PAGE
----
Terrestrial Protected Areas and Poverty Reduction in Ghana: A Case Study of the Mole National Park and the Mognori and Murugu Communities

Author(s): Ishak Mohammed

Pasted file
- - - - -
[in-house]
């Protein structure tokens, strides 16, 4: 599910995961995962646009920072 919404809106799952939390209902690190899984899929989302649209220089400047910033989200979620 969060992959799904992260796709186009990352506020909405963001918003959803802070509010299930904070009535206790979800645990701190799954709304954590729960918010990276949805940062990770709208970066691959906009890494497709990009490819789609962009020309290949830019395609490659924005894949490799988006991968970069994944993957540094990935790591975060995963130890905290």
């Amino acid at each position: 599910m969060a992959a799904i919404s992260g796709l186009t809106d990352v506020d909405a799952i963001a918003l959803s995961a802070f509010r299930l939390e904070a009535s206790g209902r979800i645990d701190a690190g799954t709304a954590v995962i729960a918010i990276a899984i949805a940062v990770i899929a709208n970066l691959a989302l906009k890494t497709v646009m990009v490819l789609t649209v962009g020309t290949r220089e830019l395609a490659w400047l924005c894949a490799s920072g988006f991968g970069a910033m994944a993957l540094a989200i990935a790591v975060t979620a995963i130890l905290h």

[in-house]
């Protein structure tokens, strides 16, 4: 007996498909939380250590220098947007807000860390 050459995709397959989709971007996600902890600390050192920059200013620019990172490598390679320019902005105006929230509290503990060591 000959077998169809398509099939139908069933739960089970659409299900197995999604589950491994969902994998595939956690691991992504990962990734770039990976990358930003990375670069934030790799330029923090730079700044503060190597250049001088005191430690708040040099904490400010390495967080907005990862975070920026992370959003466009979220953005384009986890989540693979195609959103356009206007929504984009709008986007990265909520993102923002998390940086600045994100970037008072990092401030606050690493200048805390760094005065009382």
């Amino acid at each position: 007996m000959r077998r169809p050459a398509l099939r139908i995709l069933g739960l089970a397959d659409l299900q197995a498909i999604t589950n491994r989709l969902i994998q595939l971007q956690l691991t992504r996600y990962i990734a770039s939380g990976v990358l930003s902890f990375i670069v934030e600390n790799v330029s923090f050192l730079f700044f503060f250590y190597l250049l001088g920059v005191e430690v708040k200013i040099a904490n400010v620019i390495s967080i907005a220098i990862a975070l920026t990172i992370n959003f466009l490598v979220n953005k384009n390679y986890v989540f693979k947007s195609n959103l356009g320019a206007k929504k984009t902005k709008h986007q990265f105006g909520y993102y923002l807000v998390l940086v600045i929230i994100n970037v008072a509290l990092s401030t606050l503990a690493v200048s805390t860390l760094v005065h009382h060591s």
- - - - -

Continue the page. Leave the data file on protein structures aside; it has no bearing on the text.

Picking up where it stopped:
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Abstract: The establishment of Protected Areas (PAs) represents one of the key strategies for biodiversity conservation. Their potential to improve livelihoods in adjoining communities however remains a source of increasing controversy in conservation literature. This essay examines the socio-economic impacts of the Mole National Park on indigenous livelihoods in Mognori and Murugu "“ two fringe communities in the West Gonja District of Ghana. It explores the ways through which local livelihoods are affected by the park and identifies the impacts of on-going pro-poor initiatives in the study communities. The study reveals that while the park provides job opportunities, it has been less effective in ensuring the fair distribution of these opportunities among locals. Similarly, even though the PA is expected to contribute to infrastructure provision and the provision of security against human-wildlife conflicts, evidence from the field suggests otherwise. For reasons beyond the control of the park, the prevailing compensatory mechanisms are hardly adequate in cushioning victims against damages to properties and assets. This study thus, provides partial support to conservation's poverty reduction claims. Consistent efforts to explore the areas of synergies between biodiversity conservation and livelihood enhancement are necessary if local relevance of protected area establishment is to be maximised. With appropriate and well-thought schemes, PAs can potentially contribute to the twin goals of ecosystem protection and local livelihood development.